There will be no shortage of strikeout pitchers on Sunday, as some fantastic matchups are in the works. Staff ‘aces’ are throwing against weaker offenses, and high-strikeout arms will meet – miss – high-strikeout bats. Unfortunately, weather appears bound to play a factor in Sunday’s games.
Currently, we are using xFIP and wOBA simply to compare one pitcher’s performance against another – especially against opposite-handed hitters. We aren’t using these numbers for calculation. To help with some calculations, we have assumed that each hitter and pitcher has played at least one game. Each pitcher was assigned an innings total relative to his average projection.
Check the starting lineups and weather reports prior to making any plays, as these change without notice.
Madison Bumgarner –After trending below their projected offensive output at the start of the season, the Mets have not only completely recovered, but moved the scale in the other direction. After nineteen combined runs in their last two games, the Mets are bound to slow down, and Madison Bumgarner stands as the most likely catalyst. The Mets still strike out at a high enough rate to make Bumgarner’s projections excellent, and the southpaw he has the added bonus of countering left-handed hitters Lucas Duda and Michael Conforto.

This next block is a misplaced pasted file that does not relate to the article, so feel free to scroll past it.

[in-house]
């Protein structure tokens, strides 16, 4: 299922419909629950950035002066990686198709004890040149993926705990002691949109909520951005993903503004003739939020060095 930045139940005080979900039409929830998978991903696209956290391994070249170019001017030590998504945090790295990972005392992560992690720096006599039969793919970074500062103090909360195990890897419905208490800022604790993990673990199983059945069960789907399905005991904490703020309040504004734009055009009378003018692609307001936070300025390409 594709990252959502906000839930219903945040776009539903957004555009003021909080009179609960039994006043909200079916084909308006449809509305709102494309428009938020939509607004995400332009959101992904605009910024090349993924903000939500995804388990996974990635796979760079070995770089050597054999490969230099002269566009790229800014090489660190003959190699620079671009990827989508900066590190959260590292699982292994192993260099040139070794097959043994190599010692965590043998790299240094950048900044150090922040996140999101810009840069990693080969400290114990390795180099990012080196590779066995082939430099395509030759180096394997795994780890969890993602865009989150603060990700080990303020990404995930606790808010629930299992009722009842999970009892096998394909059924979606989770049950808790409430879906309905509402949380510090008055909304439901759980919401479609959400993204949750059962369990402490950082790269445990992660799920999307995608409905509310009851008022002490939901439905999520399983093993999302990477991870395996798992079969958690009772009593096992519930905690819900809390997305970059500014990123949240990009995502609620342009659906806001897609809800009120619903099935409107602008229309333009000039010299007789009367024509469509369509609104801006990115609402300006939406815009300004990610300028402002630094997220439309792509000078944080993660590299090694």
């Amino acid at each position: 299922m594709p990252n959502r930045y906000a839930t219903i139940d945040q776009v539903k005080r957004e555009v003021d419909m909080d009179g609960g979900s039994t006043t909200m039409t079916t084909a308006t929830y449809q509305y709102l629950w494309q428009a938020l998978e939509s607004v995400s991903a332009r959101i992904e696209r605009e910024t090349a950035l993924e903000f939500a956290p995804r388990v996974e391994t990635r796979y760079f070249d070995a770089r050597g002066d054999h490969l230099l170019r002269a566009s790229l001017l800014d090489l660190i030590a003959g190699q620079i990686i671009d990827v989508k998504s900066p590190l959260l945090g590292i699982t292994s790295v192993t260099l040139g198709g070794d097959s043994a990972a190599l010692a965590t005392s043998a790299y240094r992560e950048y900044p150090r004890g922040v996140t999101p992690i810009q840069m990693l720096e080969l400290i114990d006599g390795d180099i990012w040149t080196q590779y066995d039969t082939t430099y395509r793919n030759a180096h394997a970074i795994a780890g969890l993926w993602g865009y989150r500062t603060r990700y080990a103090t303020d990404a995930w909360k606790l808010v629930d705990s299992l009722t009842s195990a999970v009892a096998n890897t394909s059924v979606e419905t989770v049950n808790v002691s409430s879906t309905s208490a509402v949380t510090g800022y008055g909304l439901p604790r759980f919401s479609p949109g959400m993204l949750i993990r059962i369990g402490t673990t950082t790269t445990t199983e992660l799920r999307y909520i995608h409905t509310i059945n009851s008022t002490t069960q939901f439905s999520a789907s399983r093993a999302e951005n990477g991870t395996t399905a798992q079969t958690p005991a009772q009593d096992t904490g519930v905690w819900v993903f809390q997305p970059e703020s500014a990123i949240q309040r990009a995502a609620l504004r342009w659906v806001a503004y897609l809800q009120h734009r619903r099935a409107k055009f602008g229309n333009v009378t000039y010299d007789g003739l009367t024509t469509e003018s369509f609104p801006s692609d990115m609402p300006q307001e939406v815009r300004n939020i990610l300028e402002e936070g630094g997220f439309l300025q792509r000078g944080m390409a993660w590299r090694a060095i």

Clayton Kershaw – It is more of the same for Clayton Kershaw. The stud pitcher is always a target, but moves into the top tier when the matchup is in his favor. Against the Padres, the day after back-to-back outings where the team scored at least five runs, Kershaw is tasked with playing the role of ‘stopper.’ Once the concept of a rebound game is thrown into the mix – despite ten strikeouts, Kershaw allowed five earned runs in seven innings in his last start – Kershaw becomes one of the top plays of the day.